Rami Khouri
The Daily Star
December 9, 2009 - 1:00am

I have attended hundreds of meetings, conferences and symposia on Arab-Israeli peacemaking all my adult life during the past 40 years, and I am able to report that there is good news and bad news. The good news is that Israelis and Arabs wish to achieve a negotiated, peaceful end to their conflict. The bad news is that this inclination to negotiate peace and coexistence is not being translated into a lasting agreement because of Israel’s refusal to come to grips with the core issue that matters for the Palestinians, which is their status as refugees.

The United States’ efforts this year to negotiate a resumption of negotiations captures both of these realities. It seems time to admit that attempts to evade, sugar-coat, or postpone coming to grips with the events of 1947-1948 in Palestine will always wreck all other signs of progress or hope. The prospects of agreeing on resolving the Palestinian refugee issue are slim right now, but they are not nil; yet the prospects of achieving a comprehensive Arab-Israeli peace without resolving the refugee issue are absolutely zero.

It is time for all parties to the conflict, and all those abroad who are trying to help resolve it, to come to terms with this simple fact. Two things happened in 1947-1948 that must be addressed simultaneously and seriously if a lasting peace accord is ever to be forged by Arabs and Israelis: Zionism triumphed and, in its eyes, the state of Israel was established as the homeland of the Jewish people; and, the national community of Palestinians was shattered and half the people were forced into exile, either by deliberate Zionist ethnic cleansing or by the normal dynamics of war that caused civilians to flee temporarily to safer areas.

A permanent resolution of the conflict must simultaneously address the core demands of Zionists and Palestinian and Arab nationalists. When this happened between Egypt, Jordan and Israel, permanent peace prevailed. For the Palestinians, Syrians and Lebanese to sign a peace agreements with Israel, the same approach is needed, which means a return of occupied land in exchange for normal relations. With the Palestinians, there is the added issue of resolving the problem of the approximately 750,000 refugees from 1947-1948, who, with their descendants, now number some 4.5 million.

The challenge that has eluded everyone to date is how to reconcile Zionism with Arabism, in other words how the Arabs can accept Israel as a predominantly Jewish state, while Israel acknowledges its role in the refugeehood of the Palestinians and takes steps to end that problem. The Arabs have all accepted the demand that they coexist in peace and normal relations with an Israeli state that is predominantly Jewish, as it is now, with Jews comprising around 80 percent of the population. The Israelis in return have not moved at all toward coming to terms with the legal, political and moral decisions they must take to play their central role in resolving Palestinian refugeehood – since they were the principal party in bringing it about.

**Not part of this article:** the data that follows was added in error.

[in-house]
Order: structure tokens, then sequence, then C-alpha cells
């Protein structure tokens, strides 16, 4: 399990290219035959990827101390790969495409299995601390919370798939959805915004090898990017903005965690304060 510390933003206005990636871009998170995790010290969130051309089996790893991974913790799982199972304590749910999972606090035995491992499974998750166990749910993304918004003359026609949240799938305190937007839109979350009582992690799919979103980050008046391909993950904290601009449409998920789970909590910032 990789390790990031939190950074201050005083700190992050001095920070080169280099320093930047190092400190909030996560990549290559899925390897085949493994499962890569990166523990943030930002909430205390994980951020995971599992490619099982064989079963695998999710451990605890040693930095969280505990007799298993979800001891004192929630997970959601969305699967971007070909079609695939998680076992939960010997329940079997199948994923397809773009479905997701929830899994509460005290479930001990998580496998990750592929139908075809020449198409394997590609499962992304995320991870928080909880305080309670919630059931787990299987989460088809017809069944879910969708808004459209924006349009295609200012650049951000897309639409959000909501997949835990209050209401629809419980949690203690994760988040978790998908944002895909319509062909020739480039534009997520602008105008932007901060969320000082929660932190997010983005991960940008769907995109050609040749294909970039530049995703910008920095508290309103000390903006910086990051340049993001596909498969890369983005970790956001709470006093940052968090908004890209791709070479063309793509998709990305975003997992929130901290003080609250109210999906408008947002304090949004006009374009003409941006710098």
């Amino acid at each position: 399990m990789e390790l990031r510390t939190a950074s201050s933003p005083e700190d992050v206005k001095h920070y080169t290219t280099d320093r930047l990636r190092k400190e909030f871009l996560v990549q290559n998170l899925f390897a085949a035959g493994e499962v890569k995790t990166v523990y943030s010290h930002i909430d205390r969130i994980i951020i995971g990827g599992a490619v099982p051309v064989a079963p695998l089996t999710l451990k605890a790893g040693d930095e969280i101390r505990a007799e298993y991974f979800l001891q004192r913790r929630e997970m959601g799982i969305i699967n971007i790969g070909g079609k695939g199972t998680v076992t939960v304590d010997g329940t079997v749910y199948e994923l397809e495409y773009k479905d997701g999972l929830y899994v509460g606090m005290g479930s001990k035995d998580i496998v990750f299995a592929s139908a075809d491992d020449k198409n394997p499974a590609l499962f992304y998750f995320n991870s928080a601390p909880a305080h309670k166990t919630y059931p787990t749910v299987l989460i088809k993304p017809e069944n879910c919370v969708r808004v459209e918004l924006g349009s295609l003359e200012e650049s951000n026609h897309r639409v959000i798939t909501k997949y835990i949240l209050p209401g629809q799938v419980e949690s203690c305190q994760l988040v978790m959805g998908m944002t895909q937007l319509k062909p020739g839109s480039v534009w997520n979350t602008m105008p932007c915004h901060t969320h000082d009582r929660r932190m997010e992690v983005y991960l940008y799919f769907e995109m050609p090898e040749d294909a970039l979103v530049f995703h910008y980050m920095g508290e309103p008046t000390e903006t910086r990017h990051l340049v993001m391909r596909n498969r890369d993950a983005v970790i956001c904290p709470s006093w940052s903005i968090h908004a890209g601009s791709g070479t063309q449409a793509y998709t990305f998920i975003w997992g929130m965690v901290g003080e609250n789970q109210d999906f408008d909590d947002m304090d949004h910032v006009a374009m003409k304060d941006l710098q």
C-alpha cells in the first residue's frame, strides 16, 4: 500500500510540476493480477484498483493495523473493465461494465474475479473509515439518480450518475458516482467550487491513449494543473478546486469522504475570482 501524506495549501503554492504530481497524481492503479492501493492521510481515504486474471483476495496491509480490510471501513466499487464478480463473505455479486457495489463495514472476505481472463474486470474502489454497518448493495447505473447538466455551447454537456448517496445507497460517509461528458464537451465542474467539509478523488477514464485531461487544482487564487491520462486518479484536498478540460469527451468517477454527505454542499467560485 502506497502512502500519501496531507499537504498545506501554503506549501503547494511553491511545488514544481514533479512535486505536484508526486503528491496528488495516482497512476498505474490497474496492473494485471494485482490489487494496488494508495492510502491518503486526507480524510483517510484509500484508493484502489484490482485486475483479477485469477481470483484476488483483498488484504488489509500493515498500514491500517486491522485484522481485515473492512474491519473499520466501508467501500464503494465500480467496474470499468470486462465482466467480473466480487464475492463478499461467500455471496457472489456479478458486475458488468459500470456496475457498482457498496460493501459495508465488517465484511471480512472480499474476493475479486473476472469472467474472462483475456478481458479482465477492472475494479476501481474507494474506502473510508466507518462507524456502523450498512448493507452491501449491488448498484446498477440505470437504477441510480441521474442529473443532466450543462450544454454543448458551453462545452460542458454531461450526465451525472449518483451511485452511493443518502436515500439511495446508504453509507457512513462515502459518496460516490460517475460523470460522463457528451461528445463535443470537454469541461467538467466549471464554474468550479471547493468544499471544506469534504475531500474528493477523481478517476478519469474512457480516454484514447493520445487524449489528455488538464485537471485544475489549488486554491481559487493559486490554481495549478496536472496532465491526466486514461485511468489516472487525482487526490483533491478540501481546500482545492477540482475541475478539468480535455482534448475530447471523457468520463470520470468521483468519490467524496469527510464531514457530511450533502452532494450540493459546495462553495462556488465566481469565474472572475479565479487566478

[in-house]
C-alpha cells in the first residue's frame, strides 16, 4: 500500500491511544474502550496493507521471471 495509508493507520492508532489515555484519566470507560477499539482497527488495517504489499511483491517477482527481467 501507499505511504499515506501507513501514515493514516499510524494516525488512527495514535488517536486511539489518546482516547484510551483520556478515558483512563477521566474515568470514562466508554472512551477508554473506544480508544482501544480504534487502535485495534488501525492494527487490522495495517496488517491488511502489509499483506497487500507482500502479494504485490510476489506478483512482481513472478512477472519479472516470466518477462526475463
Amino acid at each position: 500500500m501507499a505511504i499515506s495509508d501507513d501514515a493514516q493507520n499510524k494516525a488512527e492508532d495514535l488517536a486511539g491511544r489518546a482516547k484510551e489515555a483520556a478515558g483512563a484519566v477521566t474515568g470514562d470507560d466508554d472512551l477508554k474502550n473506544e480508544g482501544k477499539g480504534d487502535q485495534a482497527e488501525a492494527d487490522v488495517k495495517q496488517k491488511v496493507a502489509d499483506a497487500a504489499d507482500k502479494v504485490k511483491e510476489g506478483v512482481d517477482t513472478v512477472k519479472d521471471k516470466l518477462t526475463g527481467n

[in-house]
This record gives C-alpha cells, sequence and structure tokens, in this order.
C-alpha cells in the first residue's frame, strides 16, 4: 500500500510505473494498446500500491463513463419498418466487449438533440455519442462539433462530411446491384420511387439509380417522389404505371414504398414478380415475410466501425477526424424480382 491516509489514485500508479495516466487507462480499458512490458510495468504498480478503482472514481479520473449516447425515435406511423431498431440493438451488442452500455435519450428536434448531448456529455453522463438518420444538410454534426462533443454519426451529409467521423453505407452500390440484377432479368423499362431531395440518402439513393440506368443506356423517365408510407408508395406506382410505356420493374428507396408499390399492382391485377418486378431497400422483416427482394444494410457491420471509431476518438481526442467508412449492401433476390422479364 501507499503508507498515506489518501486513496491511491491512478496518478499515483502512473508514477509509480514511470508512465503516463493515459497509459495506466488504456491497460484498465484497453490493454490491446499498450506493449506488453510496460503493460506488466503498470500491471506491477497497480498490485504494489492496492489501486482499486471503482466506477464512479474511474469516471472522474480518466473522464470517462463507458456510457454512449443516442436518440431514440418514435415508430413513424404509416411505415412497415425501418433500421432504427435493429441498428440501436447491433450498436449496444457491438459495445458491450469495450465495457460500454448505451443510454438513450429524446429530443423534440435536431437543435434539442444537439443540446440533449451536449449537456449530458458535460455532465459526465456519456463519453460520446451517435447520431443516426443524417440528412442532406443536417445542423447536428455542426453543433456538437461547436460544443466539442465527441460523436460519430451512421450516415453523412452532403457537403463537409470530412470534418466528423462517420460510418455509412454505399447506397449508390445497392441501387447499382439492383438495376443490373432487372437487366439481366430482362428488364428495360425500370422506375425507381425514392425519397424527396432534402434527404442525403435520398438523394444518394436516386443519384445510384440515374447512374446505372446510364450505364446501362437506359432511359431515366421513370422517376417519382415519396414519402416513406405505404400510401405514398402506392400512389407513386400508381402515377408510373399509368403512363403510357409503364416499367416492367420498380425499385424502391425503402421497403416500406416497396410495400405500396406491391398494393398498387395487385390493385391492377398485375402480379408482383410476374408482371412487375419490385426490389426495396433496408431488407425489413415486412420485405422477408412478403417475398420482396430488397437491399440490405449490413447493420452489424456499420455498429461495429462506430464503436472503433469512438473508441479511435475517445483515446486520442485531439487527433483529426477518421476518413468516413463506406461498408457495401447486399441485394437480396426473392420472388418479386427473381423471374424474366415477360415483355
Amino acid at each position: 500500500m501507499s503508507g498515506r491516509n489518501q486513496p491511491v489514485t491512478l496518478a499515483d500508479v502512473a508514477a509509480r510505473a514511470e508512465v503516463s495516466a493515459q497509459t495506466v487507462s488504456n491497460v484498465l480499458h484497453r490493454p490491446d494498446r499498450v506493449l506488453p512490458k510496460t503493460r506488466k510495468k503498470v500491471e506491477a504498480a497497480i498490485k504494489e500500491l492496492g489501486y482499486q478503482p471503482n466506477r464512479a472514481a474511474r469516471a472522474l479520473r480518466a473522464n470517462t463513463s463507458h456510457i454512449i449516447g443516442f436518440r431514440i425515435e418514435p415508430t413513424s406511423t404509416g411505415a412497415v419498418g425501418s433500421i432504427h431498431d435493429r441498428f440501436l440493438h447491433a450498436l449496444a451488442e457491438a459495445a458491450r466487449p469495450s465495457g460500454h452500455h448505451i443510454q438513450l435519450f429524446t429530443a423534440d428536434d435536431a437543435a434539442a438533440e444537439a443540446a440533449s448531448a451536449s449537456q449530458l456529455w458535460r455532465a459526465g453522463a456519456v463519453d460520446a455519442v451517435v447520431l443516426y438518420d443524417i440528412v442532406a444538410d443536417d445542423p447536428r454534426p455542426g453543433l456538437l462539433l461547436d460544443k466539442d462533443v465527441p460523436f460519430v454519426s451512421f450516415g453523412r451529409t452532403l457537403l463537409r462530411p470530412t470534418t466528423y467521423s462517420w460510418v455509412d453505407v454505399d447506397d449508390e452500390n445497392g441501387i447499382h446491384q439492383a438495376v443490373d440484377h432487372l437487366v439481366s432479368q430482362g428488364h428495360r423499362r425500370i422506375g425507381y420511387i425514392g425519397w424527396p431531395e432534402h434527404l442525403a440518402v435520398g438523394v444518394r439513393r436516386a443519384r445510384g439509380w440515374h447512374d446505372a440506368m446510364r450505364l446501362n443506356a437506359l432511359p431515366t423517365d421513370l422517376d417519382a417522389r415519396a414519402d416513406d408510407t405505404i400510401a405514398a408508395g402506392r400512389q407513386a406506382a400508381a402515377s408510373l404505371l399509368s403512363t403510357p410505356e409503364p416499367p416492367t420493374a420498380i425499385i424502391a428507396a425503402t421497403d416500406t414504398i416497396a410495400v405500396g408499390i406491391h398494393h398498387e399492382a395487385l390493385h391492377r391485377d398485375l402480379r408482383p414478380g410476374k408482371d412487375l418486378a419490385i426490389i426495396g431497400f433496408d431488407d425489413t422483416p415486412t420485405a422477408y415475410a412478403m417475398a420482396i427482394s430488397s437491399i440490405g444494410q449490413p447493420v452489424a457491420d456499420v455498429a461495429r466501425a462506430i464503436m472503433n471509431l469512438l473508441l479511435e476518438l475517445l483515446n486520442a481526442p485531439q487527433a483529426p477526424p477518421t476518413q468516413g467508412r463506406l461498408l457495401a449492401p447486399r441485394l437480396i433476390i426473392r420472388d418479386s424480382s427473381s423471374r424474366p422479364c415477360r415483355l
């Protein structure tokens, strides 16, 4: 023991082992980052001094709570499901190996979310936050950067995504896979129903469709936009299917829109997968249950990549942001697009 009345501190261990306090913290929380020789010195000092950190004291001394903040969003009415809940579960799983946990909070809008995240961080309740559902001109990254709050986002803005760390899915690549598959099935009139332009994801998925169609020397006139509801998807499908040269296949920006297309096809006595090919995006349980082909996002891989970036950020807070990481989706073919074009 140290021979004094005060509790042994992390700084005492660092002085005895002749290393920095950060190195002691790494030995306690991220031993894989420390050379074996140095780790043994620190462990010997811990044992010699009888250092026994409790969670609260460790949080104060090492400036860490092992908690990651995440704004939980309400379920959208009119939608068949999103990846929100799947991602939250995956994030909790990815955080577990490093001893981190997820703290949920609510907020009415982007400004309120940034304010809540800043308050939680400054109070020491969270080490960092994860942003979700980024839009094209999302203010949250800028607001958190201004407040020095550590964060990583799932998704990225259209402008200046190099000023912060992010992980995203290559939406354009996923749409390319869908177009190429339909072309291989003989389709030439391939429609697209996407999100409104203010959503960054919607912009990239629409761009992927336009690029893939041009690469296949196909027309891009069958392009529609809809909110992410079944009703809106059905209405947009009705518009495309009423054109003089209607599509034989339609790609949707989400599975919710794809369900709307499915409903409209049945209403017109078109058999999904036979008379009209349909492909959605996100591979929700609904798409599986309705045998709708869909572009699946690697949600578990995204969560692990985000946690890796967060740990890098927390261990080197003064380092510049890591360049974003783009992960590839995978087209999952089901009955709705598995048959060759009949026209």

It is about time that foreign peace mediators and the principal local actors become serious about addressing the core issues if they want to make progress toward a lasting and fair peace accord. The current Israeli superiority in military power will not bring it lasting peace and security because the Palestinians will not simply disappear into history – no more than the exiled Jews in Babylon went away to never return. Every time I see a Jewish friend or a foreign peace mediator, I remind them that the Palestinian exile since 1947-1948 is now five or six years longer than the Jewish exile in Babylon in the 6th century BC – where the Zionist hope and idea of return to an ancestral Jewish homeland was first born.

The Palestinians have passed through the same experience, two and a half millennia later, of seeking to end our exile through nationalist self-assertion and reaffirmation, along with patience and hard work. The Palestinian mindset focuses on eventual return and national reconstitution in the ancestral homeland. As the ancient Hebrews and modern Jews showed themselves and the world, such powerful mindsets do not disappear into the haze of history.

For now, the Palestinians and all Arabs have expressed a willingness to coexist with Zionism – if the Israelis in turn come to terms with how critical it is to acknowledge and resolve the refugee issue in a reasonable and fair manner that does not negate the idea of a predominantly Jewish state. This is a tough challenge, but it is made tougher by ignoring it. It remains the key to a breakthrough. It is the way that Zionism and Arabism can coexist, though for now it seems that Zionists broadly are not willing to acknowledge in the Palestinians the same national spirit and rights that they demanded for themselves.


American Task Force on Palestine - 1634 Eye St. NW, Suite 725, Washington DC 20006 - Telephone: 202-262-0017